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HOW TO MOTIVATE STUDENTS

According to several studies (click), motivating and giving "confidence" is key for teachers to increase students' academic performance.
 
Many teachers are heard to say "I hope that someone can write a paper for me!", they are not only underestimating the students' abilities, but they are predisposing them.
The researchers in this study have shown that students who are motivated and "confident" have greater academic success, more stable friendships, and demonstrated greater creativity and better problem solving. They also have lower levels of depression and anxiety, and are even less likely to drop out of school. Confidence has been shown to be directly linked to a positive attitude and high self-esteem; students who have this feeling tend to build much stronger social relationships.
 
But then, how do you identify that students are motivated and confident? According to the study, identifying this is relatively simple: They are those students who recognize that they are failing and do not blame others, instead using it to improve their performance for the next opportunity. They are also more optimistic and when they visualize an obstacle, they are the ones who repeat themselves: "I can do this. I'm not going to give up.
 
Often some students lose confidence as a result of their family circumstances, such as students who have witnessed domestic violence. The good news is that trust is thus cultivated and regained, even among students who are at risk of losing it.
But first we have to understand what the word trust means to scientists, this does not mean to have any illusions about: "I hope I win the lottery".
 
  • In the profile of a confident student is found
  • Setting clear and achievable goals.
  • Develop multiple strategies to achieve your goals.
 
Be motivated to use strategies to achieve goals, even when things get difficult.

For educators who want to help their students develop these self-confidence skills, here are some guidelines based on current research
 
1) Identify and prioritize their main objectives, from the macro to the micro: Have them create a list of an "overview" of what is important in their lives, such as academics, their friends, their family, the sport they play or the career they are interested in, and then have them think about it, making them put the number of importance. Keep in mind that goals should be what students want, not what their parents or schools want. Researchers have found that this is especially important for students with low self-confidence, as they often try to achieve whatever goal comes to mind, distracting their attention and energy, without paying attention to what is really important.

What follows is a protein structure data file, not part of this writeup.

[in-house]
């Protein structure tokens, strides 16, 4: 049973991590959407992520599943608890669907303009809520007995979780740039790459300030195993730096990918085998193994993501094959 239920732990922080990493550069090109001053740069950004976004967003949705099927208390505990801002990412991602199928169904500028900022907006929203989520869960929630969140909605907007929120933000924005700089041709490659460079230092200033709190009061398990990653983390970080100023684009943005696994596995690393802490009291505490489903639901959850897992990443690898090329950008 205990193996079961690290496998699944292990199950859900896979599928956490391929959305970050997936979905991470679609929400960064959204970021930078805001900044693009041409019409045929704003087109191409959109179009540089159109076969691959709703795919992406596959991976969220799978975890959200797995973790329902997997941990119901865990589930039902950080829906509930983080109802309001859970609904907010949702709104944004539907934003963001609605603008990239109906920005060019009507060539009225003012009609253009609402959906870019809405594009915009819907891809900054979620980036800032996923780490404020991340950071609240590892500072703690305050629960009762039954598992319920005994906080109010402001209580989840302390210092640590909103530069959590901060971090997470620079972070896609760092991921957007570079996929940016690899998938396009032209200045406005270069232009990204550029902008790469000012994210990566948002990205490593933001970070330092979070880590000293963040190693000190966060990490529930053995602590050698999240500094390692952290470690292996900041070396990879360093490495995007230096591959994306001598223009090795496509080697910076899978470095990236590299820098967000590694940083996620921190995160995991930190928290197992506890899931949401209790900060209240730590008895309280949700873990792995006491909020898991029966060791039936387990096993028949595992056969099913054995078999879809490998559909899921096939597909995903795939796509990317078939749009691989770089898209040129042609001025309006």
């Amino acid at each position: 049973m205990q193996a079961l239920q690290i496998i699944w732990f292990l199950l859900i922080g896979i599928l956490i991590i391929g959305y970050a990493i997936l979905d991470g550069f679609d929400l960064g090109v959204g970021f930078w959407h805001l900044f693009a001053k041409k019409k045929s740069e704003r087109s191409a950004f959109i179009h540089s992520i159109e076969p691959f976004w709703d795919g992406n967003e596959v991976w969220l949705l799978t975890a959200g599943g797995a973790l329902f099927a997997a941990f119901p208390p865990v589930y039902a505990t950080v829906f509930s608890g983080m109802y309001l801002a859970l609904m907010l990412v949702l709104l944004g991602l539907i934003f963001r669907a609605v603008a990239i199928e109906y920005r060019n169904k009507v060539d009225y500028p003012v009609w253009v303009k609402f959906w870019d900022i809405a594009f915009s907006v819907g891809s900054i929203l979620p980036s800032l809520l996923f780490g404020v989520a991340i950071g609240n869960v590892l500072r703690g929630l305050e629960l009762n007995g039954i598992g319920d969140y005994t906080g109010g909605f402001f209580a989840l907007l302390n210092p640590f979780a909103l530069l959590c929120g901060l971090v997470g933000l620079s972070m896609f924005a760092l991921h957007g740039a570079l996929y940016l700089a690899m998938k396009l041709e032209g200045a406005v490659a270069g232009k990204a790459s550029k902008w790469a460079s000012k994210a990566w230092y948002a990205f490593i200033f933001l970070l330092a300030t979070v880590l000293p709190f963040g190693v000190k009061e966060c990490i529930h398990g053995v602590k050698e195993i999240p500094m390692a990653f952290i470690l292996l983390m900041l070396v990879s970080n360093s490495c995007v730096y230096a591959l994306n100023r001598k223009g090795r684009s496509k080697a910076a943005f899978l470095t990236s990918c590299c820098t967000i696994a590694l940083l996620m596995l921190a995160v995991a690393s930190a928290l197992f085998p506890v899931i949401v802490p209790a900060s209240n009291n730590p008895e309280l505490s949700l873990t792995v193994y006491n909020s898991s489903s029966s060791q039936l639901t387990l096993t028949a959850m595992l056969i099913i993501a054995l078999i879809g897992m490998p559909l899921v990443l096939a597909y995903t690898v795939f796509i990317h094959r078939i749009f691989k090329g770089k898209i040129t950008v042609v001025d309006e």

2) Break goals down into small steps: students with low confidence often tend to give up on one goal or try to accomplish all of them at once. This is because they haven't had the guidance of parents on how to accomplish goals step by step. Teaching them to see their goals as a series of steps will also give students reason to celebrate their small successes and give them reason to maintain a positive attitude and a winning mentality.
 
3) There is more than one way to reach a goal: Usually students who have problems with a subject such as math believe that this problem will be repeated throughout their lives. Often this is due to the lack of tools and methodologies of the institution where they study. This makes them believe that they are not good at this and they become unmotivated even before they start. These students need to be reminded that everyone faces obstacles and that success often requires creative ways to overcome these obstacles, not avoid them altogether.
 
4) Show them cases of successful people: Students who have a high level of optimism and confidence identify with people they have had. On the other hand, students with low expectations are generally not surrounded by or know of a history of people who have succeeded. That is why it is vitally important for teachers to tell stories about other people, especially those with whom they can identify, to show you some techniques and strategies for getting ahead.
 
5) Keep them optimistic and in a good mood. It is important to teach students to enjoy the process of achieving their goals, even to laugh at themselves when they face obstacles and make mistakes. Self-pity should be avoided as much as possible.